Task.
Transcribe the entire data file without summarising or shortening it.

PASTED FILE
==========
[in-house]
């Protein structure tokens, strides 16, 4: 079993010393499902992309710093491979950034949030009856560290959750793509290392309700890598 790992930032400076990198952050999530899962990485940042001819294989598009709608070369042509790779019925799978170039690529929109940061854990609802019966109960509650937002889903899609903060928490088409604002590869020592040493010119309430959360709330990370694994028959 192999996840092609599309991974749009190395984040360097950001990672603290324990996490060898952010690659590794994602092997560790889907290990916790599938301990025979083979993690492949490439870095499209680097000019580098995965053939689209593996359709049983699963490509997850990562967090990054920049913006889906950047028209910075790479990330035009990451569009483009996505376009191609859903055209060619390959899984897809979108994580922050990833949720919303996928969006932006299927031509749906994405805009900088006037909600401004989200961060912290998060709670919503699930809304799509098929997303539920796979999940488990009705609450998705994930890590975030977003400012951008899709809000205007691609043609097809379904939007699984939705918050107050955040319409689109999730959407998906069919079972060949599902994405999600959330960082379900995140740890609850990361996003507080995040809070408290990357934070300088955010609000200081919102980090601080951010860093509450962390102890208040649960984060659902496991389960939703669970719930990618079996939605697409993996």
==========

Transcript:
[in-house]
């Protein structure tokens, strides 16, 4: 079993010393499902992309710093491979950034949030009856560290959750793509290392309700890598 790992930032400076990198952050999530899962990485940042001819294989598009709608070369042509790779019925799978170039690529929109940061854990609802019966109960509650937002889903899609903060928490088409604002590869020592040493010119309430959360709330990370694994028959 192999996840092609599309991974749009190395984040360097950001990672603290324990996490060898952010690659590794994602092997560790889907290990916790599938301990025979083979993690492949490439870095499209680097000019580098995965053939689209593996359709049983699963490509997850990562967090990054920049913006889906950047028209910075790479990330035009990451569009483009996505376009191609859903055209060619390959899984897809979108994580922050990833949720919303996928969006932006299927031509749906994405805009900088006037909600401004989200961060912290998060709670919503699930809304799509098929997303539920796979999940488990009705609450998705994930890590975030977003400012951008899709809000205007691609043609097809379904939007699984939705918050107050955040319409689109999730959407998906069919079972060949599902994405999600959330960082379900995140740890609850990361996003507080995040809070408290990357934070300088955010609000200081919102980090601080951010860093509450962390102890208040649960984060659902496991389960939703669970719930990618079996939605697409993996």